With spring cleaning just around the corner, thoughts often turn to giving your home a thorough scrubbing, but in the case of your fine wood cabinetry, you need to exercise some caution. Just like your elegant dining room table or those heirloom chairs handed down from your Grandmother, your fine wood kitchen cabinetry also deserves your loving touch.
Wood reacts to light, temperature and humidity, and all three must be addressed to extend the life of your cabinetry:
· Sunlight’s effect: While wood gradually mellows into a richer shade with exposure to normal daylight, avoid excessive direct sunlight, which can fade the wood dramatically.
· Setting the temperature: Wood cabinetry is best maintained at a room temperature of 70 degrees.
· Controlling humidity: The wood products used in fine cabinetry is based on furniture industry standards. Such standards dictate that the wood be conditioned to a 5-8% moisture content in the wood. The humidity in the kitchen itself should be maintained at between 25-55% to be a compatible environment for wood cabinetry. As humidity increases, wood gains moisture and expands. If the humidity decreases, it contracts. Such expansion and contraction can, over time, become visible at the joints of the cabinets and frames. (These stresses are more visible on painted finishes.) Normal stresses that happen in a properly humid environment are a natural characteristic of the wood and not considered a defect. But humidity higher than 55% can cause wood failure—meaning cracks, splits, and separation at the joints—causing door expansion (meaning the door will rub against the frame when opened or closed). Humidity lower than 25% can cause problems of its own from wood's shrinkage, which may create cracks.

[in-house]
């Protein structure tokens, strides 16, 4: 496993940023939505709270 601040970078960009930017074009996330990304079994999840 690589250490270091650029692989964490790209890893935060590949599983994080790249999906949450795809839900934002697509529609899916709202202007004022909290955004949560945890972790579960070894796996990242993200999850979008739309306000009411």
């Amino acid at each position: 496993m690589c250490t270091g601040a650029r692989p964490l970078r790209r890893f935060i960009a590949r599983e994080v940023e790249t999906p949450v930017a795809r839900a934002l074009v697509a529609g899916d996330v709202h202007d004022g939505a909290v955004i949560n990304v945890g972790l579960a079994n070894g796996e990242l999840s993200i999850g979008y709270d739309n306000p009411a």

How to clean your wood cabinetry:
· To avoid scratching, never use abrasive cleansers or pads on cabinet surfaces. They can cause scratches.
· Always keep cabinet surfaces dry and free from standing liquids.
· Use environmentally safe cleaners like Mrs. Meyer’s Clean Day, Method, Seventh Generation, Caldera or Ecover at a ratio of two cups water to two teaspoons of soap. Don't use strong soaps, detergents or liquid wax cleaners.
· You can experiment with a quality wood wax, but try it on an inside surface first to see the effect. Many people never use anything but soap and water on their wood cabinetry.
· Stained finishes: Remove the dirt and grease using mild soapy water, a soft cloth and light pressure. Avoid rubbing too vigorously. Rinse immediately with a clean cloth and dry with a clean soft cloth.
· Painted or Matte Finishes: Never use wax on these surfaces. Wipe with soft cloth and mild soapy water solution. Rinse immediately and never let water stand on cabinetry.
· Metallic Inserts: Don't use anything abrasive (pads or cleaners) as you can permanently damage the insert's surface. Also avoid acids, solvents and ammonia-based cleaners as you may etch the surface of the metal.
· Hinges: Keep the hinges lubricated with white lithium spray grease. As hinges may loosen over time, you may need to tighten the screw to restore them to perfect working order (remove the hinge cap on frameless cabinets to access the hinge screws).
For more questions about caring for your fine wood cabinetry or to choose new cabinetry to install, please contact kitchen designer, Jason Landau at Amazing Spaces, LLC. Jason's decades of experience with choosing, installing and caring for fine wood cabinetry will help you protect your investment for years to come. Visit www.amazingspacesllc.com or phone 914-239-3725.